“The Big Bang Theory” Nice Guy™ fantasies are clearly out of control

Kaley Cuoco-Sweeting’s impending divorce is not code for “the nerds win”

By Erin Keane

Published October 16, 2015 6:45PM (EDT)

Johnny Galecki and Kaley Cuoco in "The Big Bang Theory"   (CBS)
Johnny Galecki and Kaley Cuoco in "The Big Bang Theory" (CBS)

When the bizarre fantasy of network sitcom life bleeds over into reality, fans lose their minds. Can you imagine the collective protracted pre-Twitter freak-out if, in 1997, Jennifer Aniston had run away with David Schwimmer?

This is the laziest ‘shipper’s victory, after all — the stammering Nice Guy™ who’s right in front of the Hot Girl’s face but she can’t see him actually pulling it off with the Hot Girl in real life, even as they engage in the will-they-or-won’t-they (oh, of course they will!) sexual tension dance in the entirely fictional universe which they inhabit on-screen.

When “The Big Bang Theory” star Kaley Cuoco-Sweeting revealed in 2010 (when she was just Kaley Cuoco) that she and co-star Johnny Galecki had secretly dated for two years (the show premiered on CBS in 2007) before breaking up in 2009 — and staying good friends, of course! — the vindication must have been so sweet to their fans. Leonard! And Penny! Together in Real Life!

And yet contentment, so elusive. People who believe the incredibly grating Leonard (Galecki) should, by right of living across the hall and occasionally listening to her problems, end up marrying the perky blonde Penny (Cuoco-Sweeting) — as they just did, in a cliffhanger-resolving season 9 premiere — were likely devastated that they never had a chance to revel in the real-life pairing of Cuoco and Galecki, who are about 11 years apart in age and who may or may not have anything in common besides their work.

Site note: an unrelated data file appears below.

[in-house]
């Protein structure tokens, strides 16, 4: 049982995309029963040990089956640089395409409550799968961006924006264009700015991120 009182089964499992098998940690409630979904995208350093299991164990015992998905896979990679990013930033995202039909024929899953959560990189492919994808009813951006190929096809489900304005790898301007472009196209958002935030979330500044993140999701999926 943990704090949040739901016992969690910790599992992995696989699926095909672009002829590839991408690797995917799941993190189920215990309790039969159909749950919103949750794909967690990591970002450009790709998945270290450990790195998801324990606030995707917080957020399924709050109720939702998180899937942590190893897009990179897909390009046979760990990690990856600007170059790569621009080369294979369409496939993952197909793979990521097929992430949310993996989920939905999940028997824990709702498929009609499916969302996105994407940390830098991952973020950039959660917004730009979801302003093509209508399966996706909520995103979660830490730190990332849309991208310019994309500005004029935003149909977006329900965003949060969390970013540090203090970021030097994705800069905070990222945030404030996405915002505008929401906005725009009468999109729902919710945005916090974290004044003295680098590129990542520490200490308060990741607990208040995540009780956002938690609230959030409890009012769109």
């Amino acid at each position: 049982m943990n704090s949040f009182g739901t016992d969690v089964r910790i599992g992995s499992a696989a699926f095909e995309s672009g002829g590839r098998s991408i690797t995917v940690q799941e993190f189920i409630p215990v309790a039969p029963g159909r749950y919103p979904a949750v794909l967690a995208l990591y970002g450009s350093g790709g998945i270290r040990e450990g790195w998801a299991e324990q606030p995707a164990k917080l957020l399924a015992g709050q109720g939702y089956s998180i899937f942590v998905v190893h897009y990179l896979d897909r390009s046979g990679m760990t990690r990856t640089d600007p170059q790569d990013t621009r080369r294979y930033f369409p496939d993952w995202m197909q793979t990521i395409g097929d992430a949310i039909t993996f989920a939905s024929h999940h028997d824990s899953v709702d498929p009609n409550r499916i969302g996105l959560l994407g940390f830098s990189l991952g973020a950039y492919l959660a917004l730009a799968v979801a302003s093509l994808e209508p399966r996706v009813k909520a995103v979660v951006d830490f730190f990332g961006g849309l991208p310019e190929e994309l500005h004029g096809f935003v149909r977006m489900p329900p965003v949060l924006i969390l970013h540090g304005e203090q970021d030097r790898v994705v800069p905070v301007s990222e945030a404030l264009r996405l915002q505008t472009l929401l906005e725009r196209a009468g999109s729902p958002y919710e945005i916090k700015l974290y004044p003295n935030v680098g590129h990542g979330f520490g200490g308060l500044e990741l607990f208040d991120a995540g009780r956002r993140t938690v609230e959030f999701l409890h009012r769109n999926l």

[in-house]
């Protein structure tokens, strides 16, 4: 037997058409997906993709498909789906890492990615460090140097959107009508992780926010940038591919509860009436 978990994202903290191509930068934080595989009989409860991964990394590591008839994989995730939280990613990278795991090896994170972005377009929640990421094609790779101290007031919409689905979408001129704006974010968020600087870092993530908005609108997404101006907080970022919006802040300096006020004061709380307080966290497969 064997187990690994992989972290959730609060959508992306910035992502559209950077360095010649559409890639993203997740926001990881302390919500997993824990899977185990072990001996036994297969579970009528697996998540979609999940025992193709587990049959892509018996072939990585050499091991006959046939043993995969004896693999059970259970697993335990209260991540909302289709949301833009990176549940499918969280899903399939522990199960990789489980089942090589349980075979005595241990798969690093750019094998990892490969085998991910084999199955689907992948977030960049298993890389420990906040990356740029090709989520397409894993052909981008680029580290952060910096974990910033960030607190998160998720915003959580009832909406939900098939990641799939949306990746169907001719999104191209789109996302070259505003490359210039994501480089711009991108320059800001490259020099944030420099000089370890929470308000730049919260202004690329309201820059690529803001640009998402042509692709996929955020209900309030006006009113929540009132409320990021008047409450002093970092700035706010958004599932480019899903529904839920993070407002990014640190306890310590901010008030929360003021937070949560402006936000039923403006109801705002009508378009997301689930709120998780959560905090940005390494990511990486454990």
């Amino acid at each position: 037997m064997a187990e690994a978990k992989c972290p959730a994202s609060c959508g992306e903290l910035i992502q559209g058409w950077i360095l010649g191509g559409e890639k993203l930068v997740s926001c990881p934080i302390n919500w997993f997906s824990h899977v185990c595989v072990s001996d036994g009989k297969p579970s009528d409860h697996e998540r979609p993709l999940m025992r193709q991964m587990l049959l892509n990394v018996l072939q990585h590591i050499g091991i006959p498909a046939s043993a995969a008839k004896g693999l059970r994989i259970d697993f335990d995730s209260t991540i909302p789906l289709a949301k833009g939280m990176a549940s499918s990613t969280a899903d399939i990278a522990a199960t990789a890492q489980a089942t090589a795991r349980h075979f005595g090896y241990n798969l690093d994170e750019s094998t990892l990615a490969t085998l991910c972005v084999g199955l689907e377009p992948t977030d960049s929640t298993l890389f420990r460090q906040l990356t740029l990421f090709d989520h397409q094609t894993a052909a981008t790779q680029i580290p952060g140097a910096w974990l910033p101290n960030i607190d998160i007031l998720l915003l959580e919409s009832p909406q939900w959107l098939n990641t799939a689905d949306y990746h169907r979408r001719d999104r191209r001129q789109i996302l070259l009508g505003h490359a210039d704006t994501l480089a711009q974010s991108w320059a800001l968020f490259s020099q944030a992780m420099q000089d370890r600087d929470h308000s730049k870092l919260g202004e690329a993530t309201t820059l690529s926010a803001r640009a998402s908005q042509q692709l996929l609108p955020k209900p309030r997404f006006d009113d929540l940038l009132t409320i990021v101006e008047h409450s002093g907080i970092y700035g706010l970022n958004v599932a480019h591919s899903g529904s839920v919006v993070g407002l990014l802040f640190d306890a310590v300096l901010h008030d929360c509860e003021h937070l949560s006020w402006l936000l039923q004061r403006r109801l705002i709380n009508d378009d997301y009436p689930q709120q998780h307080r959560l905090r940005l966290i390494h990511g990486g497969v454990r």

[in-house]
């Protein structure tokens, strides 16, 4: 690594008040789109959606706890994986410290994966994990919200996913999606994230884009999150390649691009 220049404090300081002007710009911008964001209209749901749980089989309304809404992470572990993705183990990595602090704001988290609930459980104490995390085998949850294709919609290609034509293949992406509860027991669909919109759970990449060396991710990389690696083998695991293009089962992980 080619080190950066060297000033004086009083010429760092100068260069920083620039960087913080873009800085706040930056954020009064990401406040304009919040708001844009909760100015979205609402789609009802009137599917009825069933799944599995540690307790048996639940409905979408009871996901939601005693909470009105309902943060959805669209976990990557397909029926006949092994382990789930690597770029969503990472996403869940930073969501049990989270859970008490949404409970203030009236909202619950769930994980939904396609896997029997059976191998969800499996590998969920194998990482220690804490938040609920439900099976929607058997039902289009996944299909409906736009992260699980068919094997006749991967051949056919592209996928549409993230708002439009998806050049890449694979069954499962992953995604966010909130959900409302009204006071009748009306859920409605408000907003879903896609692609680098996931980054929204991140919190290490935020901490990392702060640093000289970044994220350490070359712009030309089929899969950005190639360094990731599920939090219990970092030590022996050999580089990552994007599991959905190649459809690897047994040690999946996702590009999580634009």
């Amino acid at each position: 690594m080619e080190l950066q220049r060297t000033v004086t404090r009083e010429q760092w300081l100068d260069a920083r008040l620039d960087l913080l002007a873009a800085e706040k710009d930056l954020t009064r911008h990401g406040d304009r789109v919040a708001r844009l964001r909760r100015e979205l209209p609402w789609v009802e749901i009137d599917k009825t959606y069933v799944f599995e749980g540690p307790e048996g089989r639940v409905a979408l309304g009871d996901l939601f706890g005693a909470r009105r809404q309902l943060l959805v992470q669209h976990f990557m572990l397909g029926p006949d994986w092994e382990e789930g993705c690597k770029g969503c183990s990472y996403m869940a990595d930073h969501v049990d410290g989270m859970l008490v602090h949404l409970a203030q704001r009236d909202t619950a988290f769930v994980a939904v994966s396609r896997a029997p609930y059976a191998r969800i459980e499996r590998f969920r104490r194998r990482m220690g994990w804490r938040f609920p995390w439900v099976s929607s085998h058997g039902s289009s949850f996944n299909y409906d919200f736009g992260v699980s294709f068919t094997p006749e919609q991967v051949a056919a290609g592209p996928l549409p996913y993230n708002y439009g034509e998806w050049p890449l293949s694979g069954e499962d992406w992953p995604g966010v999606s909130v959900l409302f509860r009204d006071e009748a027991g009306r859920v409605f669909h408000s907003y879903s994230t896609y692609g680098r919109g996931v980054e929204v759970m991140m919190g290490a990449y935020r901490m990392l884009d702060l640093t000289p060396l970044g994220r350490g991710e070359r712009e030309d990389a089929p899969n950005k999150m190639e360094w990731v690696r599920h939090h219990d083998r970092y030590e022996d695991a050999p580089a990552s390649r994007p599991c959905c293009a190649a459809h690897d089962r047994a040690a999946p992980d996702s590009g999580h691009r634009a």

The entire premise of “The Big Bang Theory” only works if you believe that university research scientists are significantly more socially awkward and inappropriate than, say, writers, and if you believe that I have a particle accelerator in my basement to sell you. All of the actual nerds I know hate “The Big Bang Theory,” but oh, who cares? This is a network buddy sitcom and we are here for the bad sex puns, Gandalf jokes and Amy Farrah Fucking Fowler.

But there is something sneakily believable about imagining Galecki — who has had a successful TV and film career practically his entire life so let’s be real about who we’re talking about, he’s not actually some meek lab rat — is the underdog, as we’ve been watching him inhabit that role since Nice Guy David first tossed his sensitive hair at Darlene on “Roseanne.” Johnny and Kaley playing out the roles of Leonard and Penny in real life, together at last, promised a certain kind of creepy victory for the friend-zoned unrequited crush of rom-com lore that feeds some pretty toxic male entitlement cultural tropes. (Can we please retire this ugly cliché now?)

"Still have hope that the Penny to my Leonard is hiding somewhere in my new building ..." muses one fan on Twitter. "I feel so guilty over hoping kaley cuoco and ryan are getting divorced bc PENNY LOVES LEONARD," moans another. The show itself, of course, pushes these buttons deliberately.